My mother wears a jade bracelet. She believes it will keep her safe. She once heard of a woman who tumbled down the stairs. Her bracelet cracked in half, but she was uninjured. The bangle took the fall for her.
Steven, my brother, likes to pay the toll for the car behind him when he goes to the San Francisco airport. The gesture ensures him a trouble-free flight, he says. Three dollars is a small price to pay, he tells me, for an extra dose of luck.
My mother’s superstition is an old Chinese one; my brother’s is American. What distinguishes them?
When my siblings and I were young, my mother made us move a street-cleaning sign that the city had installed in the dirt patch in front of our house. My mother did not like its placement there. She understood why the sign was necessary—the street had to be cleared of cars so it could be cleaned at night. But she objected to its placement near our front door. So she handed us shovels, instructing us to dig out the steel post and move it three feet. There, it would face the alley between our house and our neighbor’s house.
We didn’t know then why she was adamant about repositioning that pole; we simply did what we were told. Years later, we discovered her reasons.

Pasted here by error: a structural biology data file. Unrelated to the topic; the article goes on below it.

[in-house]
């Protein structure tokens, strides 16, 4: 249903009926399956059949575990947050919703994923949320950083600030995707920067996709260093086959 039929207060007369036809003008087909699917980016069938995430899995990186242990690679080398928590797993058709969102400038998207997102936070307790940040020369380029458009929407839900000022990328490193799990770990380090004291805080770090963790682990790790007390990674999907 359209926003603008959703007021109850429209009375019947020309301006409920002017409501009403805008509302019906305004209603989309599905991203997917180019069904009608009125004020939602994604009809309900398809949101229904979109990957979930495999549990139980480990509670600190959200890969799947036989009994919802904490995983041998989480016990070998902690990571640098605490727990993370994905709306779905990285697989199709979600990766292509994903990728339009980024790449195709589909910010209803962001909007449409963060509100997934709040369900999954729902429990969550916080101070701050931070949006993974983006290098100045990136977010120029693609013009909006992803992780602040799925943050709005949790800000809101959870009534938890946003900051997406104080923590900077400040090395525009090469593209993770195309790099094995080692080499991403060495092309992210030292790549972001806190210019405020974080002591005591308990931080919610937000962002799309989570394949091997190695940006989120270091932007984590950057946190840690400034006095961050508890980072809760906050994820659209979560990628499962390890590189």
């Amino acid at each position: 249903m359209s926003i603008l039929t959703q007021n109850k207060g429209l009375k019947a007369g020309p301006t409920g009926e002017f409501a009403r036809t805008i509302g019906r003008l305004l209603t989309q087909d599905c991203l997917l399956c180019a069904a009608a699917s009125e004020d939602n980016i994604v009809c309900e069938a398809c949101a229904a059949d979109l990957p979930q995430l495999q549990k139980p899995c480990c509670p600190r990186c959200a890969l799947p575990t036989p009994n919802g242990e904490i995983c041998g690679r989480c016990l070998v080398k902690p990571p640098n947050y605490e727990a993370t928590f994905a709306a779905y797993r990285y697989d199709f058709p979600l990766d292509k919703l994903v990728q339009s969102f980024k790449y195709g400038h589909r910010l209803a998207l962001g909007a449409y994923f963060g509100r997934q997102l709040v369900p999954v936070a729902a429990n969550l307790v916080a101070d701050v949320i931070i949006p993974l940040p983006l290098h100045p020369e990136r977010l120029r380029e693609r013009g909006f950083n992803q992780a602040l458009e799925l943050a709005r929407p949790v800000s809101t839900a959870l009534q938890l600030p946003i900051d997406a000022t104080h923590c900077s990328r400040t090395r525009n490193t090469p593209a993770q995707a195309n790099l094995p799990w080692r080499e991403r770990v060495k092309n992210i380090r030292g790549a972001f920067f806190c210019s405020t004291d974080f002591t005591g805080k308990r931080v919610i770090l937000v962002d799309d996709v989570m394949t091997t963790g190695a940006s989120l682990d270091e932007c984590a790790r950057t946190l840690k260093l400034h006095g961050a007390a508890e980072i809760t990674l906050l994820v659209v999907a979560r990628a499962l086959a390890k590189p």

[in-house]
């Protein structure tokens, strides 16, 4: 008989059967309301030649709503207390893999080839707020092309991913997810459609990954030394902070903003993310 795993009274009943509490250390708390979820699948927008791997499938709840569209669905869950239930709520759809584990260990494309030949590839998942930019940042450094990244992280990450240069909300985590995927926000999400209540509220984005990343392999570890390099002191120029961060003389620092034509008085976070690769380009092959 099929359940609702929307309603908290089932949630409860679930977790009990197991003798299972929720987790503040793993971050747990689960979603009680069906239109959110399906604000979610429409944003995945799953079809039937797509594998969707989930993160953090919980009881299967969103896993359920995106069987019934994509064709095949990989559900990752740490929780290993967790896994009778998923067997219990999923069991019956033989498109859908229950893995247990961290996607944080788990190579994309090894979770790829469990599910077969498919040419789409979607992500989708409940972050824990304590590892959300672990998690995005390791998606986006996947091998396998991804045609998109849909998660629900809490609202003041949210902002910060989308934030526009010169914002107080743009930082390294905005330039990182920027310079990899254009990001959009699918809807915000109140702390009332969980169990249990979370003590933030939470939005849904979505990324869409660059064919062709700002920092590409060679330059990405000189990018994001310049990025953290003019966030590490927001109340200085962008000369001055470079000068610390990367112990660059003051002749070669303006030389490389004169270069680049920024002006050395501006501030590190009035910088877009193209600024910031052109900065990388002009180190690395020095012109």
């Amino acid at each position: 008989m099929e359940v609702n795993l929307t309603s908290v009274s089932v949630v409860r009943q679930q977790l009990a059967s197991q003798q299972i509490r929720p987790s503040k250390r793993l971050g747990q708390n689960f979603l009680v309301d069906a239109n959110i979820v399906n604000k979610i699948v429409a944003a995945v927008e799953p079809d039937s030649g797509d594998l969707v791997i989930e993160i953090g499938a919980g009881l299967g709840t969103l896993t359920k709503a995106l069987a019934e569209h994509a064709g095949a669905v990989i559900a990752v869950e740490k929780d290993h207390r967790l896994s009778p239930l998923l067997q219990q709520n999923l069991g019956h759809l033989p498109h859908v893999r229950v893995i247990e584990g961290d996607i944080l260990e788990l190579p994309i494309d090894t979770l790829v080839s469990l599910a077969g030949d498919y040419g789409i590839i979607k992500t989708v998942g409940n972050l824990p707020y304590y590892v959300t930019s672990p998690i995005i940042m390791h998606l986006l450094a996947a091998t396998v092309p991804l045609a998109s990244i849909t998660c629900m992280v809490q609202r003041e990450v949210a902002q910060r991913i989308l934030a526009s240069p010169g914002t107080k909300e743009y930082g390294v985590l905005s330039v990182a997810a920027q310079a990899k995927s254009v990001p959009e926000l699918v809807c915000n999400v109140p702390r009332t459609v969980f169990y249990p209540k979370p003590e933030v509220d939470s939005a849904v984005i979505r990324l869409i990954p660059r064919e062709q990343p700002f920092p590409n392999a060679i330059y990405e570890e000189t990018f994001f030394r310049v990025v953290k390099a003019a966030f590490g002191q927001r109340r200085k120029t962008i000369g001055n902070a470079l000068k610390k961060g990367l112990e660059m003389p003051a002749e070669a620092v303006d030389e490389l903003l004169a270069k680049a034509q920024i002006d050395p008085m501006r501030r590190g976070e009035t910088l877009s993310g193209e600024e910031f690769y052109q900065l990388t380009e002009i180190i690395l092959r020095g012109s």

My mother thought the post, located where it had been, would divert creative energy away from our house, preventing luck and wealth from entering. She tried to explain feng shui to the workmen, but they wouldn’t listen. She wanted to ensure happiness in our home; she wouldn’t let a steel post get in the way of that. Her Chinese beliefs would take precedence over decisions made by the public works department.
Over time, my siblings and I were introduced to other laws of luck. We prepared for Chinese New Year, an occasion steeped in symbolism and tradition, a celebration rooted in superstitions that dictated everything from the foods we ate to the ways we cleaned house.
On New Year’s Eve, like other Chinese, we enjoyed numerous pork, poultry, seafood, and vegetable dishes, much more than we could ever finish in one sitting. If we had plenty left over, we said, we would not go hungry in the new year.
Our menu included foods we believed were particularly blessed. We had chicken because of the popular Chinese phrase “Eat chicken, good world.” We had fish because the word for fish sounded like the word for abundance. We ate ho see, or oysters, because their name sounded like the words for good news. We ate lettuce because the words for lettuce, sang choy, sounded like the ones for birth and fortune.
Like other Chinese, we wore new outfits and settled debts at the new year. We visited friends and relatives. We gave and got tangerines and oranges with their leaves intact. We gave and got candies and cookies and crisp dollar bills in bright red envelopes. We did all this for luck.
One New Year’s Eve, my mother asked me to sweep the front stoop before dinner. The task would be easy, I thought, until I forgot what she had said about motion and spirits. What were her instructions again? Should I sweep inward or outward? If I swept toward the house, would I sweep in bad luck? If I swept away from the house, would I sweep out good luck?